Uh, you’re the one who derailed the topic over terminology, unless I missed something:
If you’re going to object to the terminology used by others to denote a particular concept, then I think it is incumbent upon you to propose an alternative terminology. You don’t think that’s reasonable?
Print and broadcast media, writers, editors, publishers, radio personalities…
Yes, of course, but if we’re not allowed to make any generalizations whatsoever, it’s going to be exceedingly difficult to discuss race relations in the USA.
Why assume I’m being belligerent? I wasn’t.
It’s not an “unexamined presumption” either…it’s a fairly common observation that e.g. newspapers will refer to a black person as a “black person” and a white person as a “person”. Perhaps it’s a little strong to simply state it to be a fact, but then again, I’m pretty sure you wouldn’t force me to submit spectroscopic evidence were I to assert that the sky is factually blue on a cloudless day.
How? I said twice that I agree about the term “racialization”. So that’s not a disagreement over terminology. What I said which was apparently contentious is that whereas the process does happen, I disagree with the content of the generalization - the presumption of whiteness being a sort of norm.
Which I think can be demonstrated constitute a significant minority of the population. That’s why discussion of what seems “mainstream” or “popular” is deceptive. In a broadcast media culture these supposed “norms” are cultivated by a small invested group of people. It is the business of broadcast media to present itself as what everybody obviously thinks, but it isn’t. It provides a false metric with the agenda of steering the cultural climate.
I agree. But simply being allowed to make generalizations does not automatically make them accurate or useful.
Why do you assume that I am referring to you? I never said I was doing so.
It is unexamined if anybody actually believes that newspapers write anything on their own. The newspaper is an institution which employs writers, and curates what they say with the interests of their editors/owners/publishers/investors/etc. A tiny population of people being responsible for this is not demonstrate that it is normal, popular, mainstream, etc. So the question becomes “What writers? And in whose interests?”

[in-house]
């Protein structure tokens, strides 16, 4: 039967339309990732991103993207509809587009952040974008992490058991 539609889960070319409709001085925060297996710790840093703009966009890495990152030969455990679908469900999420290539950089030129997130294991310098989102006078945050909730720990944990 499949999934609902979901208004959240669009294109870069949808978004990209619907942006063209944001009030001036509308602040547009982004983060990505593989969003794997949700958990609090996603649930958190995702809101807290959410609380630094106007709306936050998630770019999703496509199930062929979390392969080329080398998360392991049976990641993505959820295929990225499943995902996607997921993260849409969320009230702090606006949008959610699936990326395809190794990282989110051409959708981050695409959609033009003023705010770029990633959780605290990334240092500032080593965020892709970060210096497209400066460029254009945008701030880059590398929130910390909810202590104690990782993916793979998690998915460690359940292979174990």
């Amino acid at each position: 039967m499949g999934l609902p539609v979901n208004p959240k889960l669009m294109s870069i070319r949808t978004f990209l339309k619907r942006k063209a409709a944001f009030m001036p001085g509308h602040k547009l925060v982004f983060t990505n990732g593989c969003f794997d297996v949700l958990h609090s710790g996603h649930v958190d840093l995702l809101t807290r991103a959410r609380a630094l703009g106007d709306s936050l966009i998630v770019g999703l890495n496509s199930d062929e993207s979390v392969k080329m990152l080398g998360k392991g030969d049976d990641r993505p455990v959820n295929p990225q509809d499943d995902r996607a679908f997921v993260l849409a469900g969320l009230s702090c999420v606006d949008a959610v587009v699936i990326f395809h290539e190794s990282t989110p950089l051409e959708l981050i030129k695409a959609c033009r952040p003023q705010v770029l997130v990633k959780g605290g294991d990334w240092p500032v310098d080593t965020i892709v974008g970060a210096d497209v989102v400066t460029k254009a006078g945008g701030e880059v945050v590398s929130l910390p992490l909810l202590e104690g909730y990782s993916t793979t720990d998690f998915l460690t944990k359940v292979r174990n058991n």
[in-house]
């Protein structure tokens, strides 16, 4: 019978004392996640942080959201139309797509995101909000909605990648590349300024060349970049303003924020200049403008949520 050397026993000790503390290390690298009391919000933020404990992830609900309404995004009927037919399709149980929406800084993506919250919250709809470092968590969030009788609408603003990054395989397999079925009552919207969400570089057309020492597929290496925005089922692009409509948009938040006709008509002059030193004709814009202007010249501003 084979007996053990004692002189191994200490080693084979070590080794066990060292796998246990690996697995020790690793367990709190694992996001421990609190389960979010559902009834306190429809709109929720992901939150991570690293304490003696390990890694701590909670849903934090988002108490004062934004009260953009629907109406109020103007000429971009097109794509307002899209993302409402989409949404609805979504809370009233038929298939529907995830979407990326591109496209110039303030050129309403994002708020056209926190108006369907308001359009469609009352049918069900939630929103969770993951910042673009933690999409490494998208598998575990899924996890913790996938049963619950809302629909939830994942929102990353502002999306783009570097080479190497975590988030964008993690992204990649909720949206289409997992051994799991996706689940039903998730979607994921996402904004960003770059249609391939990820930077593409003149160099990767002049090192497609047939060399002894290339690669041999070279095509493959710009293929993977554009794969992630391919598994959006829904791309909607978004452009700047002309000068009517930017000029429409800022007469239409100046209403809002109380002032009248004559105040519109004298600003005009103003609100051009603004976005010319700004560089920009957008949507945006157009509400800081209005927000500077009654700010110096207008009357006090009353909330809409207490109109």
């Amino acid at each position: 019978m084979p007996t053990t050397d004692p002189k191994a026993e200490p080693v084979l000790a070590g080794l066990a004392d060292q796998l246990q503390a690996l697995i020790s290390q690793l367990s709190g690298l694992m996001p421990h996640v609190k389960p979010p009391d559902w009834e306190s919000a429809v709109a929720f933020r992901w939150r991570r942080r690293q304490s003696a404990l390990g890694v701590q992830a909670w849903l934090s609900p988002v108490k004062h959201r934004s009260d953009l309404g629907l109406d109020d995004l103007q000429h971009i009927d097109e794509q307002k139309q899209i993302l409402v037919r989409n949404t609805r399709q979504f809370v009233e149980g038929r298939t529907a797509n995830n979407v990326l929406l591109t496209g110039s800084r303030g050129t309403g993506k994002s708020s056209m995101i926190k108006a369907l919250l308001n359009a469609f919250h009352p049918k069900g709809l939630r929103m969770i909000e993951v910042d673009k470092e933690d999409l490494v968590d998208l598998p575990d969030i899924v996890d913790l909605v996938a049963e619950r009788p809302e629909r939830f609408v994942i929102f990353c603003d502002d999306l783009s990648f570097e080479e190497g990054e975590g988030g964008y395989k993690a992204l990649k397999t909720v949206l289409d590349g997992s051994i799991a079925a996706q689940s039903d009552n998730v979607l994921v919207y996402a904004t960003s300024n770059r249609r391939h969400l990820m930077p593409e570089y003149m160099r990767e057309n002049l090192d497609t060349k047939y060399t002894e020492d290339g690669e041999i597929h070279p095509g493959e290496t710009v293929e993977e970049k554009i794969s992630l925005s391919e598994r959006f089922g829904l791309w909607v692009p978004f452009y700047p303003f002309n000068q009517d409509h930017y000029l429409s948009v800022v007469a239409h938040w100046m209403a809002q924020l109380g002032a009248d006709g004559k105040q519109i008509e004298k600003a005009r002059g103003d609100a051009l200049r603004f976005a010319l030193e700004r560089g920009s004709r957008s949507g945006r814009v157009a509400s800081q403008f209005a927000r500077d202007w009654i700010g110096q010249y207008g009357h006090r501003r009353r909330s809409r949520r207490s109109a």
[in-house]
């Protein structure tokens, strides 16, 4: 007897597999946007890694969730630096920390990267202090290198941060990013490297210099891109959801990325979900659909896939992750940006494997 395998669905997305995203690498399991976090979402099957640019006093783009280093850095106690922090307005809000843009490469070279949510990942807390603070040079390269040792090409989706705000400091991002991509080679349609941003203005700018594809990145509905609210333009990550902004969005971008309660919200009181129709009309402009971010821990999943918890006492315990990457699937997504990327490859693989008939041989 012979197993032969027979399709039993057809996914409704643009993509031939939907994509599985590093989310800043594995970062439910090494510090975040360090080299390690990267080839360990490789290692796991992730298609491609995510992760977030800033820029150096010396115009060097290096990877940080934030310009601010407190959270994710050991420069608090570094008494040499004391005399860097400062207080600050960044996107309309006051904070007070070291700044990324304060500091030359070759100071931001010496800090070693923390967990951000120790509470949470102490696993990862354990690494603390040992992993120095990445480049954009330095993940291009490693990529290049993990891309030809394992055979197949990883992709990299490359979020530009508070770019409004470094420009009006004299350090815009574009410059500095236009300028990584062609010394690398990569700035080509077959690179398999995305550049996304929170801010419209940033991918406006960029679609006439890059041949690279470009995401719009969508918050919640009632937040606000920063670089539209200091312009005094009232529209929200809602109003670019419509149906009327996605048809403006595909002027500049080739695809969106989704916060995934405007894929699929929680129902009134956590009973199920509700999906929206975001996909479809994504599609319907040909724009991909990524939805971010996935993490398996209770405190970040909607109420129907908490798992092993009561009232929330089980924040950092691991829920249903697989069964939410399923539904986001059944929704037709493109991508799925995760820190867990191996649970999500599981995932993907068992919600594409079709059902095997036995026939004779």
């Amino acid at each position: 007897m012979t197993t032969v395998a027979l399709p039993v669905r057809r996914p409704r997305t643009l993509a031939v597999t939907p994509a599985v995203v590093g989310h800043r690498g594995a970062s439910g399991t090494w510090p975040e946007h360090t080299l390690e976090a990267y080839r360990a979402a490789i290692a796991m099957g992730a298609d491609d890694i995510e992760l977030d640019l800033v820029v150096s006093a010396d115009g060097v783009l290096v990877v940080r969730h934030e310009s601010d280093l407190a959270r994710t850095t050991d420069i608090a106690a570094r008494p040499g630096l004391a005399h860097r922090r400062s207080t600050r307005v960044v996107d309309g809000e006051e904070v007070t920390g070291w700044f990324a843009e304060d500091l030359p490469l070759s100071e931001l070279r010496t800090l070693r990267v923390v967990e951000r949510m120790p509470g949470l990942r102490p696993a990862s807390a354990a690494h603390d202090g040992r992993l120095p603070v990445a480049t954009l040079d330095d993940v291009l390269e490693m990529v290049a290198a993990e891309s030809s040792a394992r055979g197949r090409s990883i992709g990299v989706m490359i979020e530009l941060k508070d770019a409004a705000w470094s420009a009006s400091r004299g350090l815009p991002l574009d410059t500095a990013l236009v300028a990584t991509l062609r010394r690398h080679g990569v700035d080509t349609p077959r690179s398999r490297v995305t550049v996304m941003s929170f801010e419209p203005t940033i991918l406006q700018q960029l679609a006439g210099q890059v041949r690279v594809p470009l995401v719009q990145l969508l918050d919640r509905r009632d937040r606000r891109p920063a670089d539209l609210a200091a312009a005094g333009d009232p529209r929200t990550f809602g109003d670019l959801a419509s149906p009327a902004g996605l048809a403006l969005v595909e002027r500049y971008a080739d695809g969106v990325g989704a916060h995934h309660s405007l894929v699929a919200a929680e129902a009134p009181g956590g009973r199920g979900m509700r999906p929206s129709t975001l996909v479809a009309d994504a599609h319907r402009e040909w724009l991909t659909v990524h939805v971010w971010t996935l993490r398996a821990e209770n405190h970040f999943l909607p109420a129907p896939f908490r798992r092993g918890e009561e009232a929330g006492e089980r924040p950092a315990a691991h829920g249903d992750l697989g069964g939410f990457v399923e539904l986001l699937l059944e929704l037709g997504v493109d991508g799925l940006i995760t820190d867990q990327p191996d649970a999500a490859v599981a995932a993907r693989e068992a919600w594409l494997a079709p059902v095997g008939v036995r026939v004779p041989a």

All I said is that yes, I think that racialization is a real phenomenon. And no, I don’t think that the Americas are a white culture. I don’t understand how challenging me on these points is in any way productive. But I have provided some background about why I see it this way, which may or not clarify matters.
Arguably it does after the existing population decreased by 95% following the introduction of Europeans.
The point about “whites” is that once people have been here a few generations, you’re hard pressed to tell Irish from German just by looking at someone. If you’re Korean or another non-European race and marry within your own ethnic community, you still get asked if you speak English four generations later by strangers. Here in the Bay Area, I know fifth generation American-born Chinese citizens (20% of our population is of Chinese descent) that regularly have people ask them if they speak English (usually tourists wandering around). By culture, these Chinese folks are as American as anyone else here but they don’t get seen that way at times.
Note that forced labour, i.e. slavery, is legal for prisoners. The constitutional amendment that outlawed slavery makes an exception for it. A wide variety of “made in the USA” consumer products are produced by slave labour.
I don’t see this happening in the US, but many other countries have a police force that isn’t armed all the time. But you could make it so that the police take their gun more seriously. In the Netherlands for instance, police can only carry a gun if they pass a yearly “exam”. They also know that pulling out their gun will most likely result in a review and misuse of their firearm will result in criminal charges.
Result is that police on average pull out their gun (not fire, just pull out of its holster) about 2 to 3 times during their entire career.
“The fines that anyone incurs for any particular conduct depends on their income — so you’re fined a day of your salary or six days of your salary or a month of your salary or half a day. But it depends on your income, rather than a flat fine that applies to everyone.”
In a true debtor’s prison time didn’t count for anything - only the hard labour you did while in it.
Fun fact: if you were relying on this to get you out of debtor’s prison you would generally die in there because you also had to work off the cost of your incarceration as determined by the guy with a prison full of people whose labour he could sell at any price and whose wages were whatever he felt was fair.
I have an IQ which despite everything is still comfortably over 135, and I would not trust me with a gun, whether in the interests of law enforcement or otherwise. Your irony is well placed.
Policing is largely about the culture in which future policemen are raised. Unfortunately people do not necessarily get the police they deserve; they get the police that the majority want, or, even worse, they get the police that the government wants.